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VOL. 128 | NO. 21 | Thursday, January 31, 2013

Loeb: City Should Increase Investment in Urban Core

By Sarah Baker

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The relevance of Overton Square is that it’s one of many initiatives the city has in place to make Memphis a better place and a city of choice for the millennial generation.

Seventy-seven percent of those born from the early 1980s to the early 2000s want to live in the urban core and to drive less.

That was the message Bob Loeb, president of Loeb Properties Inc., shared with the Memphis Society of Industrial and Office Realtors Tuesday, Jan. 29, at Chickasaw Country Club.

“In the long run, we need to repopulate inside the Parkways and it’s probably going to be from inward migration more than it is from organic growth,” Loeb said. “We’re building these amenities, we’ve got cultural assets, improving education – we’ve got to create an environment where these youngsters who are mobile will come.”

Loeb Properties, a local firm specializing in acquisition rehab that deals with a lot of small bay retail citywide, is in the midst of a $19 million transformation of Overton Square, the entertainment district that dates back to late 1970.

In addition to ongoing rehabs of existing tenants within the Square, Local Gastropub and Bar Louie have signed leases already, the Atrium building is being eyed by a fitness tenant and restaurant tenants are seeking more than 40,000 square feet of space there.

“We told the neighborhood groups at the end of the day, we’re just a bunch of real estate stiffs,” Loeb said. “We do know how to acquire property, negotiate documents with the city, a seller and a lender. We can rehab it with the help of our architects and contractors and lease it, manage it. But what’s going to make this a special place is the programming that goes on here on a regular basis.”

Loeb cited such programming as a Wednesday afternoon farmers market with booths on the ground level of the new 450-stall parking garage at the northeast corner of Monroe Avenue and Florence Street, which the Memphis Farmers Market from Downtown is pursuing.

“The name of the game is creating events that people want to come to,” Loeb said.

Loeb said there are two substantial differences from Overton Square’s first generation versus today. The first is that there are traffic generators already in place – Playhouse on the Square, Circuit Playhouse, Hattiloo Theatre’s new space that’s under construction and Malco Studio on the Square.

Secondly, Overton Square in its heyday was operated by a “bunch of 20-year-old entrepreneurs that were developing property, managing property and running restaurants while living out their 20s.”

“It was sex, drugs and rock ‘n’ roll, but it was kind of a little bit chaotic,” Loeb said. “We’re going to be a traditional landlord/tenant relationship where we provide real estate services and we do a tenant mix and the tenants have to operate their businesses and that’s a lot more sustainable model.”

But it’s not just inside his company’s redevelopment of the Square that Loeb is interested in. He wants to promote the whole Midtown district because having a variety of investors and operators active there is what’s “going to make the fabric of that neighborhood most stable.”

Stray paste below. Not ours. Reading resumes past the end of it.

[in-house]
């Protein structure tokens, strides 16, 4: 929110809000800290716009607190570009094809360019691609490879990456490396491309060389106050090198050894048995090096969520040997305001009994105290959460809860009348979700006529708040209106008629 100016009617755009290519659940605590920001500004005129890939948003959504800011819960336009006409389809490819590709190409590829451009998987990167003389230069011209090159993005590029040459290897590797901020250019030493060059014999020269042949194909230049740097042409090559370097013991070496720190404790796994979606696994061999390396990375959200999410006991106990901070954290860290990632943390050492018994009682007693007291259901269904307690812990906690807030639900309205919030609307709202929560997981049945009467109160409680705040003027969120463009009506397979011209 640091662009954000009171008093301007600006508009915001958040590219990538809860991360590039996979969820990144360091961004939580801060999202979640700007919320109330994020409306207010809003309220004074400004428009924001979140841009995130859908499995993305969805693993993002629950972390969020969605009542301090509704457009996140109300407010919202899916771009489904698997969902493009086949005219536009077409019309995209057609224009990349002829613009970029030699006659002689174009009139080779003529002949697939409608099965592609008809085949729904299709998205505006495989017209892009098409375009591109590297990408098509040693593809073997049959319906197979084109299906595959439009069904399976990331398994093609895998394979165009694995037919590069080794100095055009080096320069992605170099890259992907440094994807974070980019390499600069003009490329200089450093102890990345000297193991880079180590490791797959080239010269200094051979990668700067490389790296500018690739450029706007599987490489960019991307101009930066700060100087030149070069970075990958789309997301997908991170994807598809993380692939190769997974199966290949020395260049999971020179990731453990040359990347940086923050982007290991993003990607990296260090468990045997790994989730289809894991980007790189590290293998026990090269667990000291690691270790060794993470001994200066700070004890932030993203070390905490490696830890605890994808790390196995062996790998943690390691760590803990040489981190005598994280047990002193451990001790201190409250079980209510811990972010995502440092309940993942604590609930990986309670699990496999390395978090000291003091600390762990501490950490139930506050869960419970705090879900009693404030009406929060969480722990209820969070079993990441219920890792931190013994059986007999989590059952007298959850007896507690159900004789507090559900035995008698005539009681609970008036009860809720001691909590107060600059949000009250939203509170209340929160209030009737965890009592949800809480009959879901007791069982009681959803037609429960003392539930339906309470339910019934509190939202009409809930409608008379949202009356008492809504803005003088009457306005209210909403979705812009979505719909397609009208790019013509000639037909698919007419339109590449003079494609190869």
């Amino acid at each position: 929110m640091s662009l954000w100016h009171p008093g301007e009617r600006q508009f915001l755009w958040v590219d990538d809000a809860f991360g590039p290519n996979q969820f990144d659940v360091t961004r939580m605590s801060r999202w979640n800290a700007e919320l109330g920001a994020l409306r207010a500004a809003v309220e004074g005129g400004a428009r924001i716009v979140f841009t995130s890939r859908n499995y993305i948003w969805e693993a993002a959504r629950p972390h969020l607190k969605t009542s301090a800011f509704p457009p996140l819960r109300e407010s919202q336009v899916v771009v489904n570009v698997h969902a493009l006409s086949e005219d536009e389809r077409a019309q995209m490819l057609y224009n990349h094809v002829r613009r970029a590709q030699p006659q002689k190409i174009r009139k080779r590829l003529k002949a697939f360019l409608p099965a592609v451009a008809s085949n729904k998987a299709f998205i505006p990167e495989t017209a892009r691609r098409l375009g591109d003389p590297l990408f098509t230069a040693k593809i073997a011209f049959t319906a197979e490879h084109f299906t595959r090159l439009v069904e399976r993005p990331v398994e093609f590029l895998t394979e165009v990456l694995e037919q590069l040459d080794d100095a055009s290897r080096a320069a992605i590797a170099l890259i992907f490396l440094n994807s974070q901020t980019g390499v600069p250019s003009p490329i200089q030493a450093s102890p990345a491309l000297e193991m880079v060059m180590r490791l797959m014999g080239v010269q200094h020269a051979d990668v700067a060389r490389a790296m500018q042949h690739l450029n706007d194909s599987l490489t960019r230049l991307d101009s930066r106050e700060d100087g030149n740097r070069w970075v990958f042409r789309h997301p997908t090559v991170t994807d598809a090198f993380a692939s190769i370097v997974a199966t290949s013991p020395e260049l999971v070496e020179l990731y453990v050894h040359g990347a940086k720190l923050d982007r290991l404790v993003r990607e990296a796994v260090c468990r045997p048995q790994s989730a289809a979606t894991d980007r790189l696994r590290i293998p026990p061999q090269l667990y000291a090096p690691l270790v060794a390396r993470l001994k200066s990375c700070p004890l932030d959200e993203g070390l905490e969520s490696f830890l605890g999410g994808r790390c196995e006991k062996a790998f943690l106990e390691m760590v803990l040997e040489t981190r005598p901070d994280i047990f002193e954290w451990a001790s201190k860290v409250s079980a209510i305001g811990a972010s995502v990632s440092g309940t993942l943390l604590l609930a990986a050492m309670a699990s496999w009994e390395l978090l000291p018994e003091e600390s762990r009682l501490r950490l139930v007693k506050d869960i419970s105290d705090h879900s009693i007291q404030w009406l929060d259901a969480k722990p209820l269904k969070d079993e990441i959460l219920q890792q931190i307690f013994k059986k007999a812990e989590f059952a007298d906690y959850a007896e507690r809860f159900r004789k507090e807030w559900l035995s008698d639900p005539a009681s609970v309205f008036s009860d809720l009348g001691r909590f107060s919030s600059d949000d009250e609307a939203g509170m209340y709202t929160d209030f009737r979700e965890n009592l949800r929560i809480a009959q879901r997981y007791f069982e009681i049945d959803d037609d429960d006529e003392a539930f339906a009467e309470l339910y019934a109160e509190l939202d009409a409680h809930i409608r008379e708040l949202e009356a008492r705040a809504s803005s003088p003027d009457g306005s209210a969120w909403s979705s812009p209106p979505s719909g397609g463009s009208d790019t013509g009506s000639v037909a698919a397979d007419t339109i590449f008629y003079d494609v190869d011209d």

“We told the city that you get this started, it will be a multiplier effect,” Loeb said.

Sure enough, Taylor Caruthers has since brought the old Chicago Pizza Factory back online, bought the building next to Restaurant Iris for future retail use and is building a new Five Guys Burgers and Fries on Union.

Meanwhile, the old French Quarter Suites Hotel is “one developer short for either a hotel or a multifamily redevelopment,” Loeb said. “There’s several people in pursuit of it right now and would love to see something in motion in the next six months there.”

Bringing that hotel back from years of being dark would just add to the renaissance of the entire Midtown area, Loeb said, citing the 13-month-old Overton Park Conservancy, Rhodes College’s expansion, Memphis Medical Center’s workforce, Broad Avenue Historic District’s 18 new leases in three years and a wide diversity of housing stock with attractive price points.

Then there’s Request for Quotations going out in the next few months for a master developer at the Mid-South Fairgrounds, the Sears Crosstown project, Kroger’s expansion and the Memphis Police Department’s soon-to-be-vacated space on Union Avenue. Loeb even hinted that Fresh Market was shopping in Midtown.

Not to mention Cooper-Young, which Loeb said is “in very good shape” but admitted that there has been “a little bit of pushback.”

“Until demand growth, until there are new people moving in, then we are going to be splitting,” Loeb said. “They may lose a little bit of market share short-term, but long-term we’re all in the boat together.”

Loeb envisions Midtown’s Overton Park, Cooper-Young and other districts being like other cities with vibrant areas where the action isn’t limited to one spot.

“You hop around and usually the proximity’s close and there’s public transportation to get you from one end to the other,” he said. “We’ve got enough parts going on that we’ve got a master plan for redeveloping within the parkways. You’ll see meaningful change in the next few years. I’m betting on it.”

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RECORD TOTALS DAY WEEK YEAR
PROPERTY SALES 57 89 11,854
MORTGAGES 91 150 15,500
FORECLOSURE NOTICES 17 42 3,065
BUILDING PERMITS 384 384 28,610
BANKRUPTCIES 62 128 11,435
BUSINESS LICENSES 24 50 4,205
UTILITY CONNECTIONS 112 253 17,437
MARRIAGE LICENSES 19 43 3,607

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